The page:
Model 3

Best look yet at Tesla Model 3 handling snowy conditions on standard tires

Tesla owners from around the world have managed to help the company brand its Model S and Model X vehicle as having world-class performance, both for its supercar-destroying acceleration as well as for its winter handling capabilities.

The current versions of Tesla’s flagship vehicles control power to all four wheels through dual independently operated electric motors, providing unparalleled traction in even the worst of winter conditions. Short of driving your Tesla through a snow-covered off-road track with deep, muddy ruts, Model S and Model X’s all-wheel drive system will largely handle snowy conditions with relative ease. But, how does Tesla’s newest Model 3 compact sedan with rear-wheel drive fare on winter roadways, let alone on factory tires? Surprisingly well.

Tesla owners Zac and Jesse demonstrated Model 3’s winter handling capabilities in their latest video on the Now You Know YouTube channel. The show hosts drive through an active winter snow storm in a Model 3 that’s equipped with factory all-season tires, and at one point even activate the vehicle’s Autopilot system. Despite having only a single motor and rear-wheel drive – Tesla will be producing a dual motor Model 3 with all-wheel drive around mid-2018 – the vehicle navigates the snowy roadway without encountering any difficult.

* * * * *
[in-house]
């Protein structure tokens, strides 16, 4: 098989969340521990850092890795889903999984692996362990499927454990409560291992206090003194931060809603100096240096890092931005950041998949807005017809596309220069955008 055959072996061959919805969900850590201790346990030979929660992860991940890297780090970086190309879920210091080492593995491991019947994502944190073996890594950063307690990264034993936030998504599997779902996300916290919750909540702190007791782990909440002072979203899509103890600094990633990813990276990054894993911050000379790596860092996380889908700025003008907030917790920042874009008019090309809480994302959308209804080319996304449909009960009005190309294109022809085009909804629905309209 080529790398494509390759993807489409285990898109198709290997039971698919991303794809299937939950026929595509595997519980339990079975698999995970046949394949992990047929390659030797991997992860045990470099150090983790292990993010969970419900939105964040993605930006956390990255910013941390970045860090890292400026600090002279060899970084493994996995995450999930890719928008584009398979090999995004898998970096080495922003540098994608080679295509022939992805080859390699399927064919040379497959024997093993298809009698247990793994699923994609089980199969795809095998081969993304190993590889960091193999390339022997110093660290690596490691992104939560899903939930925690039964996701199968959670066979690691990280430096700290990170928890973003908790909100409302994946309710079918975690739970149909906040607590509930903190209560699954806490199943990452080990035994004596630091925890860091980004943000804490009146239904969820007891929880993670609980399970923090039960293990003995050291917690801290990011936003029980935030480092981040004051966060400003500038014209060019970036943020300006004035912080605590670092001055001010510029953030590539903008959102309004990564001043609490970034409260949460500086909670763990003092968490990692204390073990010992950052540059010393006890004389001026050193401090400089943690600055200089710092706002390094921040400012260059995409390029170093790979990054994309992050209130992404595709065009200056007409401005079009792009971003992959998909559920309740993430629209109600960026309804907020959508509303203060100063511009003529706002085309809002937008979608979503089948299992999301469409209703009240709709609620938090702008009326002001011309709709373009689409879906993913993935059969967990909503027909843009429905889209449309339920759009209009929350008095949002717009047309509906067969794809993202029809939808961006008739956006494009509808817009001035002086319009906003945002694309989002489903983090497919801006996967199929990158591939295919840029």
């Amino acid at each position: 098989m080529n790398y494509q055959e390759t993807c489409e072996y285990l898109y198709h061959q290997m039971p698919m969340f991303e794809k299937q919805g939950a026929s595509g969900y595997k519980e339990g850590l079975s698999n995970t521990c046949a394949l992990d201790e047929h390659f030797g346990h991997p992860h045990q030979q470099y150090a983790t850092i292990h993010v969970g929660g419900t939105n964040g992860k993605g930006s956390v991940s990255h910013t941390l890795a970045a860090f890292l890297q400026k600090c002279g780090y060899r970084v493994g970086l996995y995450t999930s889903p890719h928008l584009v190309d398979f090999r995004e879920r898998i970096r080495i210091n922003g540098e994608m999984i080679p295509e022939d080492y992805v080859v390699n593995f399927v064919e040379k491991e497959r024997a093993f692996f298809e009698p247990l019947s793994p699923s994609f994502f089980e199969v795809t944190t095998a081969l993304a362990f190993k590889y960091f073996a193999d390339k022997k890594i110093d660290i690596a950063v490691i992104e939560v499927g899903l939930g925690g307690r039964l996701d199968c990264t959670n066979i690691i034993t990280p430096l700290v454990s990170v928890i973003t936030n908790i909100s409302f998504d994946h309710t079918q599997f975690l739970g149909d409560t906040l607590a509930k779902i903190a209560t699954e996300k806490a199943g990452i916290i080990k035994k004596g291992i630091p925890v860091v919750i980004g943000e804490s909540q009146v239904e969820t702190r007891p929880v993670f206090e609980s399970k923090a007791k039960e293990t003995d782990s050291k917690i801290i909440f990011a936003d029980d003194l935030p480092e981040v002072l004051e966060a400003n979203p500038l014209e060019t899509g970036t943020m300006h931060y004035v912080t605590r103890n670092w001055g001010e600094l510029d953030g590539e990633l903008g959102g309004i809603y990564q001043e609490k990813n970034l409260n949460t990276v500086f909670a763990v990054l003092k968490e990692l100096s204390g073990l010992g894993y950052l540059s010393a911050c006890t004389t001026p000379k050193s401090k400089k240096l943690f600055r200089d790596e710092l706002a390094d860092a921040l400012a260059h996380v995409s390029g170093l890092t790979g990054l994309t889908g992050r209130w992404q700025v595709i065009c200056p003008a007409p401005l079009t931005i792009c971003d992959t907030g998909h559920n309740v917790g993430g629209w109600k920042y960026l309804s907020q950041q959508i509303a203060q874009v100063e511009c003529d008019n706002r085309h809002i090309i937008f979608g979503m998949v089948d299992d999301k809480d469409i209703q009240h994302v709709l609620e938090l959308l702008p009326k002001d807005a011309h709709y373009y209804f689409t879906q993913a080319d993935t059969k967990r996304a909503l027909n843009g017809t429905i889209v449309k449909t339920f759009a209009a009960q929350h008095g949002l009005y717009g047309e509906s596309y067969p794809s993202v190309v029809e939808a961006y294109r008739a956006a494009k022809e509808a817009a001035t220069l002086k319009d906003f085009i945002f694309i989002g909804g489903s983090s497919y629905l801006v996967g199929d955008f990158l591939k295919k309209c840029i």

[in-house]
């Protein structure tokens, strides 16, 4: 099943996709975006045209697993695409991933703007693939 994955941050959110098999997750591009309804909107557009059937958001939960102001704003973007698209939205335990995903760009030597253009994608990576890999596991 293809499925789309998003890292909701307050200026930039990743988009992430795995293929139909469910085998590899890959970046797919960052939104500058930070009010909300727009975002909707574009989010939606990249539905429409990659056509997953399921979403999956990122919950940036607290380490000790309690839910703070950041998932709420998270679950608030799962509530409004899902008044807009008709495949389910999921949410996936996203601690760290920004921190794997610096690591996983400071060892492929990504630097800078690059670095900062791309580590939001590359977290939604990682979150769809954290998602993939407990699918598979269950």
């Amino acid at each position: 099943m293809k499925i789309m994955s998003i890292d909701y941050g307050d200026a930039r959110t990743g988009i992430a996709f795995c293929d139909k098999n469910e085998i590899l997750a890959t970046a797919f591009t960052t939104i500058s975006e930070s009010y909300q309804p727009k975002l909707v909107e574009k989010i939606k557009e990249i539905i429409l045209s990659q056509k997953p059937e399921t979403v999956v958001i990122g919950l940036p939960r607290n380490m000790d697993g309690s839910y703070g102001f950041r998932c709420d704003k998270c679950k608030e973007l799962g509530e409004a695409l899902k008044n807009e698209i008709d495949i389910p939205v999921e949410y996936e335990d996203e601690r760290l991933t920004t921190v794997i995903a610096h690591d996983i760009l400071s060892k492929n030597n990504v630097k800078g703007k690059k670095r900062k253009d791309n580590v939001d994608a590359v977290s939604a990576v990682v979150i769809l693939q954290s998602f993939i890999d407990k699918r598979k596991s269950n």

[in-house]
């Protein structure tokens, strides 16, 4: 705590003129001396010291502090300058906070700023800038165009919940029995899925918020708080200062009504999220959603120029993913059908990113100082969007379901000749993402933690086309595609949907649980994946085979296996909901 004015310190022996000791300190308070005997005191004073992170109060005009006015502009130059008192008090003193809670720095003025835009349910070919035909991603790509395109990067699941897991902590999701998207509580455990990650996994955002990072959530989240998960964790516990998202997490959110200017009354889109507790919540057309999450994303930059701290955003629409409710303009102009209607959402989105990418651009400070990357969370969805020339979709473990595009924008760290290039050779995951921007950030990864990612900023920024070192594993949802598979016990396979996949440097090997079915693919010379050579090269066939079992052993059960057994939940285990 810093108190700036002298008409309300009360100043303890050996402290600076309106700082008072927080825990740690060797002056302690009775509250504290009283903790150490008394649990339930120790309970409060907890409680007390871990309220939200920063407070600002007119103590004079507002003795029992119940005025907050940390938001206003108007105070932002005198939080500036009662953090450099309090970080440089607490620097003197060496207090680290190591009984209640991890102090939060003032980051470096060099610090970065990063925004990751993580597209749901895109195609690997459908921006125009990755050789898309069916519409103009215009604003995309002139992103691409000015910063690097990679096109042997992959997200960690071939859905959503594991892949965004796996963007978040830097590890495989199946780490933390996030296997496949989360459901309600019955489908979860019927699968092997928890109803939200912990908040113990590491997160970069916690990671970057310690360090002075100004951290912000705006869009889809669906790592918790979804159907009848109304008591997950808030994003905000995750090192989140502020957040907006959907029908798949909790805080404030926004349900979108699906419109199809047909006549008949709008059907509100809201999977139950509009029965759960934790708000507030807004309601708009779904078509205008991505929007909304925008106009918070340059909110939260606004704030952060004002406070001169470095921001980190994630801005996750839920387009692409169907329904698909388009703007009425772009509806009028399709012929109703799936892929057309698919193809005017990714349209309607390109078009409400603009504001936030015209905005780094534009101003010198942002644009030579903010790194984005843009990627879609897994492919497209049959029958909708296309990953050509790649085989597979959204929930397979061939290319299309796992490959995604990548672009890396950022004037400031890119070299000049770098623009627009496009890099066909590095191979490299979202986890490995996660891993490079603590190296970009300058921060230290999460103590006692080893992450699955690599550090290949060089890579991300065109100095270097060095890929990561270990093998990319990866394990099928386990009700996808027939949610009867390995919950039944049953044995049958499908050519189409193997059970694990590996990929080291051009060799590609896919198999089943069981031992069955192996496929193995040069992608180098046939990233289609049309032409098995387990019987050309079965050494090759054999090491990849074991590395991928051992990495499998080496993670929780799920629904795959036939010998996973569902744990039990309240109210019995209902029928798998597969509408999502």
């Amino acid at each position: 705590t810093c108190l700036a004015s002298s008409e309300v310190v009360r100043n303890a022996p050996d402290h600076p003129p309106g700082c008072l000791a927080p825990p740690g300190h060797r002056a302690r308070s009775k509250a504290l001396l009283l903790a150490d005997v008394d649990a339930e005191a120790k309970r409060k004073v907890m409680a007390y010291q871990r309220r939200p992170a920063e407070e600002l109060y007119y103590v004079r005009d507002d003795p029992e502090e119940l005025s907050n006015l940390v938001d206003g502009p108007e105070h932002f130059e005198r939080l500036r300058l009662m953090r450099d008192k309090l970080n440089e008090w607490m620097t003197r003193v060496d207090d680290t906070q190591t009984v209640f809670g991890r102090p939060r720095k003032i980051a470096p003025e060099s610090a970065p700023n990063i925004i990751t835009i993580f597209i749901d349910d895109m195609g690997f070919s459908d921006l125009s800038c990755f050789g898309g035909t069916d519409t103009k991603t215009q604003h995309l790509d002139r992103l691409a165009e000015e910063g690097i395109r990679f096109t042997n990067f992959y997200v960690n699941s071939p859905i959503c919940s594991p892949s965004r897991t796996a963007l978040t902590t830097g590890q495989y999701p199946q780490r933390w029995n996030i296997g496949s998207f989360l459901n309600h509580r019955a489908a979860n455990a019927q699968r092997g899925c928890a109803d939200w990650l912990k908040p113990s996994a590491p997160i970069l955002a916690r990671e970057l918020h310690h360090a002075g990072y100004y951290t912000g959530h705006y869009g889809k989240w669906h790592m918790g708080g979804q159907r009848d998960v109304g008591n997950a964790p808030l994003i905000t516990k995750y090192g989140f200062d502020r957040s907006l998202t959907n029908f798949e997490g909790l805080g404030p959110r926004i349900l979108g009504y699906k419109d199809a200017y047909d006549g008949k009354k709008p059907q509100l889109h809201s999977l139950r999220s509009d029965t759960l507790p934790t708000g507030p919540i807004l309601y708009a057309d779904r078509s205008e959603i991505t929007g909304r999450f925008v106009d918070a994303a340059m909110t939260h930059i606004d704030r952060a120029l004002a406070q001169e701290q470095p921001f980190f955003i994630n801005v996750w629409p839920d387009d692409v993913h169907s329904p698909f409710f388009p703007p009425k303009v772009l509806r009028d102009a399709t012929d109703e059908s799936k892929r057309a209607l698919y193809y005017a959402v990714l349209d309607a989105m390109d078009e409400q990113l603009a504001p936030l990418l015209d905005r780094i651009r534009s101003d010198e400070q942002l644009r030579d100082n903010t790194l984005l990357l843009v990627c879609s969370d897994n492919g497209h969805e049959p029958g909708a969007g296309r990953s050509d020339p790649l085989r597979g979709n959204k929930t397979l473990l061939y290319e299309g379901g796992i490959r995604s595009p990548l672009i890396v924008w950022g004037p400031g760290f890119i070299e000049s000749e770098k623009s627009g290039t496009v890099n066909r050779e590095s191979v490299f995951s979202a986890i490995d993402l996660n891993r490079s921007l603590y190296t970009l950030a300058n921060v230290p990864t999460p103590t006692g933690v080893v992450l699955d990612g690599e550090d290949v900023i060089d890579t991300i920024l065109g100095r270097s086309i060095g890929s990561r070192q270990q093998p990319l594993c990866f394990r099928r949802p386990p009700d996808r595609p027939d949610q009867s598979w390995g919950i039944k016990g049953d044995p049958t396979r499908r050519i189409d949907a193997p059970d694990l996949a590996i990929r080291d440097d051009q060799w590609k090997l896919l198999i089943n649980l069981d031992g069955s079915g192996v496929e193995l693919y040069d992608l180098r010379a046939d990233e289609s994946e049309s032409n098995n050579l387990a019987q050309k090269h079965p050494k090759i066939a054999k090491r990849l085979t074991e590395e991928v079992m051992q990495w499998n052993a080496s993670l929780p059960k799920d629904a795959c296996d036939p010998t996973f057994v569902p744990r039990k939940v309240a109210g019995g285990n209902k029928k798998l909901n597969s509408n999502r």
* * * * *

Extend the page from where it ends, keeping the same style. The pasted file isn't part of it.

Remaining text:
Zac and Jesse then take the Model 3 to an empty, snow-covered parking lot to test the vehicle’s traction control capabilities. Despite several attempts to initiate full power and spin the Model 3, the vehicle’s traction control system consistently limited power, and prevented the vehicle from unnecessarily spinning the tires on the slippery surface. Tesla’s traction control system constantly monitors the speed of the front and rear wheels, and minimizes wheel spin by controlling brake pressure and motor power. 

RELATED: Tesla adds Model 3 snow chains to its online store

A slow-motion capture of Model 3’s rear wheels reveal a delicate dance of power limiting and power transfer to the ground, thereby allowing the driver to maintain control of the vehicle at all times. It wasn’t until the Model 3 was placed into Slip Start mode that the vehicle began to show any signs of sliding, when purposely pushed to the limits in an attempt to drift the vehicle.

 

 

Best look yet at Tesla Model 3 handling snowy conditions on standard tires

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